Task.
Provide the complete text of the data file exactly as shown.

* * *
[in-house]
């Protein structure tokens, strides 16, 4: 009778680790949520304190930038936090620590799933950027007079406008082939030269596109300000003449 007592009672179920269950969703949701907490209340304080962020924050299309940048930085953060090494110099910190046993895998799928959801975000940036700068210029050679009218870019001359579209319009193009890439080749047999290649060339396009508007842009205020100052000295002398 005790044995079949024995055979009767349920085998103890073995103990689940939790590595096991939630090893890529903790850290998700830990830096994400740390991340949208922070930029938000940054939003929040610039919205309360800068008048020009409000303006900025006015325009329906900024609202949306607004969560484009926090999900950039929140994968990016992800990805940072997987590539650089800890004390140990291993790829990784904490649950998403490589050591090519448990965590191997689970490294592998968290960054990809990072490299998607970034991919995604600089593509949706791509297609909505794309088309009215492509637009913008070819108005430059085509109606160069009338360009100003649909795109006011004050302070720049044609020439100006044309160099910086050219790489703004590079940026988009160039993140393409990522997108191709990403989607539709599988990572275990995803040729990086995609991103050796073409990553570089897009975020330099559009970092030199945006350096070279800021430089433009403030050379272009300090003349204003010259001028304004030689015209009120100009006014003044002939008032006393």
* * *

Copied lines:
[in-house]
């Protein structure tokens, strides 16, 4: 009778680790949520304190930038936090620590799933950027007079406008082939030269596109300000003449 007592009672179920269950969703949701907490209340304080962020924050299309940048930085953060090494110099910190046993895998799928959801975000940036700068210029050679009218870019001359579209319009193009890439080749047999290649060339396009508007842009205020100052000295002398 005790044995079949024995055979009767349920085998103890073995103990689940939790590595096991939630090893890529903790850290998700830990830096994400740390991340949208922070930029938000940054939003929040610039919205309360800068008048020009409000303006900025006015325009329906900024609202949306607004969560484009926090999900950039929140994968990016992800990805940072997987590539650089800890004390140990291993790829990784904490649950998403490589050591090519448990965590191997689970490294592998968290960054990809990072490299998607970034991919995604600089593509949706791509297609909505794309088309009215492509637009913008070819108005430059085509109606160069009338360009100003649909795109006011004050302070720049044609020439100006044309160099910086050219790489703004590079940026988009160039993140393409990522997108191709990403989607539709599988990572275990995803040729990086995609991103050796073409990553570089897009975020330099559009970092030199945006350096070279800021430089433009403030050379272009300090003349204003010259001028304004030689015209009120100009006014003044002939008032006393």